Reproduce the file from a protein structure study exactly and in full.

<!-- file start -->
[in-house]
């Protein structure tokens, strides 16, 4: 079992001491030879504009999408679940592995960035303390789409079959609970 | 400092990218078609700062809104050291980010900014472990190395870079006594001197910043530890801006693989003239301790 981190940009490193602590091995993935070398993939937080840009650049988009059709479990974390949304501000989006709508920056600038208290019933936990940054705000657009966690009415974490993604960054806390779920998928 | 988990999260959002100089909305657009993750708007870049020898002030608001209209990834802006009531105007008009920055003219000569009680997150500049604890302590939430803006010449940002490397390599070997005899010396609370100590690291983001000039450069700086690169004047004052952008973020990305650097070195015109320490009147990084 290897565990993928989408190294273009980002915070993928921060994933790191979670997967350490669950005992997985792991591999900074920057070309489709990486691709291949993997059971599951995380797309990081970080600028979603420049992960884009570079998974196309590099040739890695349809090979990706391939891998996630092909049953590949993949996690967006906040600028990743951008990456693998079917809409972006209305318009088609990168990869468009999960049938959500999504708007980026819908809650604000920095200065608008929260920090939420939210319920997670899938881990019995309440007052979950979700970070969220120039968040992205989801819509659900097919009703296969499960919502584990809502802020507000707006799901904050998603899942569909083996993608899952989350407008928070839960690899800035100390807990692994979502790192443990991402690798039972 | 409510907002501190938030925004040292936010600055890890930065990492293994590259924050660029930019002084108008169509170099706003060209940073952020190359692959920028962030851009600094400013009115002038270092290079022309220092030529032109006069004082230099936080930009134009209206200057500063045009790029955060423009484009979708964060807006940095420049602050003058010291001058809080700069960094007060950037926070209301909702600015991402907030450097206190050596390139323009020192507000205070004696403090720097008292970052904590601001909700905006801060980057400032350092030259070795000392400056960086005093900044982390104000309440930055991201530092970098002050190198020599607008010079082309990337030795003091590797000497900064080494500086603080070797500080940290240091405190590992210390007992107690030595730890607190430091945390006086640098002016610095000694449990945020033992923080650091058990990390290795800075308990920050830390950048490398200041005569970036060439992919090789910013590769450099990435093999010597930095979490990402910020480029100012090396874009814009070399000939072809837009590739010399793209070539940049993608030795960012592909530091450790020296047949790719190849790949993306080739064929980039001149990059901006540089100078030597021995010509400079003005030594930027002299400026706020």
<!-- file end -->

[in-house]
């Protein structure tokens, strides 16, 4: 079992001491030879504009999408679940592995960035303390789409079959609970 | 400092990218078609700062809104050291980010900014472990190395870079006594001197910043530890801006693989003239301790 981190940009490193602590091995993935070398993939937080840009650049988009059709479990974390949304501000989006709508920056600038208290019933936990940054705000657009966690009415974490993604960054806390779920998928 | 988990999260959002100089909305657009993750708007870049020898002030608001209209990834802006009531105007008009920055003219000569009680997150500049604890302590939430803006010449940002490397390599070997005899010396609370100590690291983001000039450069700086690169004047004052952008973020990305650097070195015109320490009147990084 290897565990993928989408190294273009980002915070993928921060994933790191979670997967350490669950005992997985792991591999900074920057070309489709990486691709291949993997059971599951995380797309990081970080600028979603420049992960884009570079998974196309590099040739890695349809090979990706391939891998996630092909049953590949993949996690967006906040600028990743951008990456693998079917809409972006209305318009088609990168990869468009999960049938959500999504708007980026819908809650604000920095200065608008929260920090939420939210319920997670899938881990019995309440007052979950979700970070969220120039968040992205989801819509659900097919009703296969499960919502584990809502802020507000707006799901904050998603899942569909083996993608899952989350407008928070839960690899800035100390807990692994979502790192443990991402690798039972 | 409510907002501190938030925004040292936010600055890890930065990492293994590259924050660029930019002084108008169509170099706003060209940073952020190359692959920028962030851009600094400013009115002038270092290079022309220092030529032109006069004082230099936080930009134009209206200057500063045009790029955060423009484009979708964060807006940095420049602050003058010291001058809080700069960094007060950037926070209301909702600015991402907030450097206190050596390139323009020192507000205070004696403090720097008292970052904590601001909700905006801060980057400032350092030259070795000392400056960086005093900044982390104000309440930055991201530092970098002050190198020599607008010079082309990337030795003091590797000497900064080494500086603080070797500080940290240091405190590992210390007992107690030595730890607190430091945390006086640098002016610095000694449990945020033992923080650091058990990390290795800075308990920050830390950048490398200041005569970036060439992919090789910013590769450099990435093999010597930095979490990402910020480029100012090396874009814009070399000939072809837009590739010399793209070539940049993608030795960012592909530091450790020296047949790719190849790949993306080739064929980039001149990059901006540089100078030597021995010509400079003005030594930027002299400026706020």